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Toronto Cancels Almost a Million Parking Tickets Because Too Many People Fought Them in Court

The City of Toronto has decided to cancel 880,000 parking tickets after finally doing some math around the issue for the first time in 13 years.

Each ticket would have grossed less than $23 on the off chance someone actually paid the fine while court costs, derived from drivers who fight tickets, would have amounted to around $26 per ticket. Fines contested in court were usually of modest sums, which deemed them a low priority and therefor created a major backlog.

The withdrawn tickets represent about three per cent of all tickets issued since 2012, which means around 29,304,000 parking tickets were issued in total. Which is insane.

Mayor John Tory, meanwhile, was completely unaware of the decision – people not being held to account “makes a mockery of the parking laws,” he said. The now-void tickets could have brought in up to $20 million in revenue, to which Tory added, “it’s not just about the money, it’s also about the fact it allows people to kind of get away with just ignoring [tickets].”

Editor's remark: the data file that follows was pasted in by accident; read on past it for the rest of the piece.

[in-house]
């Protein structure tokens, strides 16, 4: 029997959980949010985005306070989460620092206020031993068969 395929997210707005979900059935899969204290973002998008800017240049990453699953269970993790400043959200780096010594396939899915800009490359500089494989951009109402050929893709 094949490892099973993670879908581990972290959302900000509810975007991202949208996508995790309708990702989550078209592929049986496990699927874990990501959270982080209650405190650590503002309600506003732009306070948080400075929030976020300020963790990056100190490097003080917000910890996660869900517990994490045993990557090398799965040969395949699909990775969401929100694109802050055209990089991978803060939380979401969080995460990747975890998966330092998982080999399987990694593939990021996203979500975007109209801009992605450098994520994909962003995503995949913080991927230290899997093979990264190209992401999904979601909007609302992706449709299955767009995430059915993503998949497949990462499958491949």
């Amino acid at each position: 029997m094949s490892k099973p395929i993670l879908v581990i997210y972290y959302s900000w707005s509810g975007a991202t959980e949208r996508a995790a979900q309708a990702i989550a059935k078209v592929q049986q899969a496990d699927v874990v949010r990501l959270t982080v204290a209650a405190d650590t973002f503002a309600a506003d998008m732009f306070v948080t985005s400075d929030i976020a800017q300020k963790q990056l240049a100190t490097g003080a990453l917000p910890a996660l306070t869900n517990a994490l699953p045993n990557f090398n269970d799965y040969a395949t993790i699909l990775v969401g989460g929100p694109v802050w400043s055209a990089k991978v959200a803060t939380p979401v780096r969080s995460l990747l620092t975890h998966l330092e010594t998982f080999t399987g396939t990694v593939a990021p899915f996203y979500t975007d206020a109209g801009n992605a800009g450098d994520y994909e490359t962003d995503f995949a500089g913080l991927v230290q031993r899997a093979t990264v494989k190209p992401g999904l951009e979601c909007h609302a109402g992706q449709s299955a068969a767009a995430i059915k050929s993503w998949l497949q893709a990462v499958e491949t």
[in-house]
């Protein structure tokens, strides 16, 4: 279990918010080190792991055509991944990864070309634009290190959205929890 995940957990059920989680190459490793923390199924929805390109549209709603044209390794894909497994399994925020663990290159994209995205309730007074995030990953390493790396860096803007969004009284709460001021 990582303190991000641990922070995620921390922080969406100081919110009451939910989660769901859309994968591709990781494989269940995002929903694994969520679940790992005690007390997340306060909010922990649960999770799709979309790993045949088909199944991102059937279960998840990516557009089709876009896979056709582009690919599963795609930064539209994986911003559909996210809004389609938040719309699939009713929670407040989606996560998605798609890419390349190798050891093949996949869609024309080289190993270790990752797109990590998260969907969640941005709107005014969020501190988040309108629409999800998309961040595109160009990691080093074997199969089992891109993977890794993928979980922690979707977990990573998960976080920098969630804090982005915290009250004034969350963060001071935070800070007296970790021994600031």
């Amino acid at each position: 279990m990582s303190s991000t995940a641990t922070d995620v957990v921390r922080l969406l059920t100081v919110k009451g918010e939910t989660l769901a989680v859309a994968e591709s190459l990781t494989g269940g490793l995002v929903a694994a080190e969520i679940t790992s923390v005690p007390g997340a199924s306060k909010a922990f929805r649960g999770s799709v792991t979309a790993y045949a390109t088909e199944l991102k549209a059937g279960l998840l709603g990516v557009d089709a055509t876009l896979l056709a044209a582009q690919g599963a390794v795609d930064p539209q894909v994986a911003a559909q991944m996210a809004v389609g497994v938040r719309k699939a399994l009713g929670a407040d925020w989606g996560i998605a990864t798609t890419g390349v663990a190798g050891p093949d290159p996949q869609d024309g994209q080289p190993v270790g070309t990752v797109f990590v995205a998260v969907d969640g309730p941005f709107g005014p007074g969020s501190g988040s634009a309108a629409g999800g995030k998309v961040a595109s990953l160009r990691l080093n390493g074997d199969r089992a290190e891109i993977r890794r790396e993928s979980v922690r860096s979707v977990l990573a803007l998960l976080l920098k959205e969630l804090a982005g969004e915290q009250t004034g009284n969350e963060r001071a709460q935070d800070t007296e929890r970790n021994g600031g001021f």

The technical reason behind pulling the tickets was because they had outlasted Charter requirements for a trial within a reasonable time.

Don’t cling to any hope of beating the system by virtue of patience, though. The City of Toronto enacted a fixed-fine system in last year that means people can no longer hope for a reduction in court.


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